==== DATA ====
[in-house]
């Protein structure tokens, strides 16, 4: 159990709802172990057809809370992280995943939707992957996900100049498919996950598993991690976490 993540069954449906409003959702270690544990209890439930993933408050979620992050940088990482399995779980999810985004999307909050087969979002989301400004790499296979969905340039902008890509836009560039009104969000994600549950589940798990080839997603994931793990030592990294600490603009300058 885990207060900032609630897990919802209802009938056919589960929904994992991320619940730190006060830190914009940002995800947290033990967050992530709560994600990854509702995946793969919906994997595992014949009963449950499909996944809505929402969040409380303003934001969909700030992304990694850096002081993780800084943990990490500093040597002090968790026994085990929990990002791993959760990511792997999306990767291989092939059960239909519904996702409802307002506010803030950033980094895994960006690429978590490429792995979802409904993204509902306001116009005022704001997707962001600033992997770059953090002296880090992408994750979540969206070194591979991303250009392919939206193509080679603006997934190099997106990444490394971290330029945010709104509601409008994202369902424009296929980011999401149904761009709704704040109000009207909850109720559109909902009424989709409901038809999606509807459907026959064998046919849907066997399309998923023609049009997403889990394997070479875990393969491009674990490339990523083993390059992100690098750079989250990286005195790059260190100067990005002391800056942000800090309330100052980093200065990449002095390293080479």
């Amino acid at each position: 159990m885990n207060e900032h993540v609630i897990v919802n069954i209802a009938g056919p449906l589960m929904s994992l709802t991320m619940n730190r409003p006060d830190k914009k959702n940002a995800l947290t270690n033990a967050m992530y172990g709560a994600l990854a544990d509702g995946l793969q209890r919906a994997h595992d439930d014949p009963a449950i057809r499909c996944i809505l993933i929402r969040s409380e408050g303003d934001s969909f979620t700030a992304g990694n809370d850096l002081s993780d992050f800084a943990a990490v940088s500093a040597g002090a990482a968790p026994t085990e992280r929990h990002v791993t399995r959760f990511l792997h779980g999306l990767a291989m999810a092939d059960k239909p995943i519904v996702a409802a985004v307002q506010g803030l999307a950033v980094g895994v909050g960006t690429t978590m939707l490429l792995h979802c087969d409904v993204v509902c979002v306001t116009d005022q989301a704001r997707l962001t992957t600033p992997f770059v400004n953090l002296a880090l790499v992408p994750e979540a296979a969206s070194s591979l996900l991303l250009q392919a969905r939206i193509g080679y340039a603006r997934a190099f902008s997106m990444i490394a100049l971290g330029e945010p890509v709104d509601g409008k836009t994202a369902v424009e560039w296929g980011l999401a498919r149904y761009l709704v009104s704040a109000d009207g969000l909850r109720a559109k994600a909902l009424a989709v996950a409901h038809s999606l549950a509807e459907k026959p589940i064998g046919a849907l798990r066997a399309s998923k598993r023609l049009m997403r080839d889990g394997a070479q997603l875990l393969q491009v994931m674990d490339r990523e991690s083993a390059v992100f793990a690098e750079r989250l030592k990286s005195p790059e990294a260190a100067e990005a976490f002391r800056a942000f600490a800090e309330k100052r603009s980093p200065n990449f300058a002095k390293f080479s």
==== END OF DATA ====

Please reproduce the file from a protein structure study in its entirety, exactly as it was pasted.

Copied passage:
[in-house]
């Protein structure tokens, strides 16, 4: 159990709802172990057809809370992280995943939707992957996900100049498919996950598993991690976490 993540069954449906409003959702270690544990209890439930993933408050979620992050940088990482399995779980999810985004999307909050087969979002989301400004790499296979969905340039902008890509836009560039009104969000994600549950589940798990080839997603994931793990030592990294600490603009300058 885990207060900032609630897990919802209802009938056919589960929904994992991320619940730190006060830190914009940002995800947290033990967050992530709560994600990854509702995946793969919906994997595992014949009963449950499909996944809505929402969040409380303003934001969909700030992304990694850096002081993780800084943990990490500093040597002090968790026994085990929990990002791993959760990511792997999306990767291989092939059960239909519904996702409802307002506010803030950033980094895994960006690429978590490429792995979802409904993204509902306001116009005022704001997707962001600033992997770059953090002296880090992408994750979540969206070194591979991303250009392919939206193509080679603006997934190099997106990444490394971290330029945010709104509601409008994202369902424009296929980011999401149904761009709704704040109000009207909850109720559109909902009424989709409901038809999606509807459907026959064998046919849907066997399309998923023609049009997403889990394997070479875990393969491009674990490339990523083993390059992100690098750079989250990286005195790059260190100067990005002391800056942000800090309330100052980093200065990449002095390293080479």
């Amino acid at each position: 159990m885990n207060e900032h993540v609630i897990v919802n069954i209802a009938g056919p449906l589960m929904s994992l709802t991320m619940n730190r409003p006060d830190k914009k959702n940002a995800l947290t270690n033990a967050m992530y172990g709560a994600l990854a544990d509702g995946l793969q209890r919906a994997h595992d439930d014949p009963a449950i057809r499909c996944i809505l993933i929402r969040s409380e408050g303003d934001s969909f979620t700030a992304g990694n809370d850096l002081s993780d992050f800084a943990a990490v940088s500093a040597g002090a990482a968790p026994t085990e992280r929990h990002v791993t399995r959760f990511l792997h779980g999306l990767a291989m999810a092939d059960k239909p995943i519904v996702a409802a985004v307002q506010g803030l999307a950033v980094g895994v909050g960006t690429t978590m939707l490429l792995h979802c087969d409904v993204v509902c979002v306001t116009d005022q989301a704001r997707l962001t992957t600033p992997f770059v400004n953090l002296a880090l790499v992408p994750e979540a296979a969206s070194s591979l996900l991303l250009q392919a969905r939206i193509g080679y340039a603006r997934a190099f902008s997106m990444i490394a100049l971290g330029e945010p890509v709104d509601g409008k836009t994202a369902v424009e560039w296929g980011l999401a498919r149904y761009l709704v009104s704040a109000d009207g969000l909850r109720a559109k994600a909902l009424a989709v996950a409901h038809s999606l549950a509807e459907k026959p589940i064998g046919a849907l798990r066997a399309s998923k598993r023609l049009m997403r080839d889990g394997a070479q997603l875990l393969q491009v994931m674990d490339r990523e991690s083993a390059v992100f793990a690098e750079r989250l030592k990286s005195p790059e990294a260190a100067e990005a976490f002391r800056a942000f600490a800090e309330k100052r603009s980093p200065n990449f300058a002095k390293f080479s």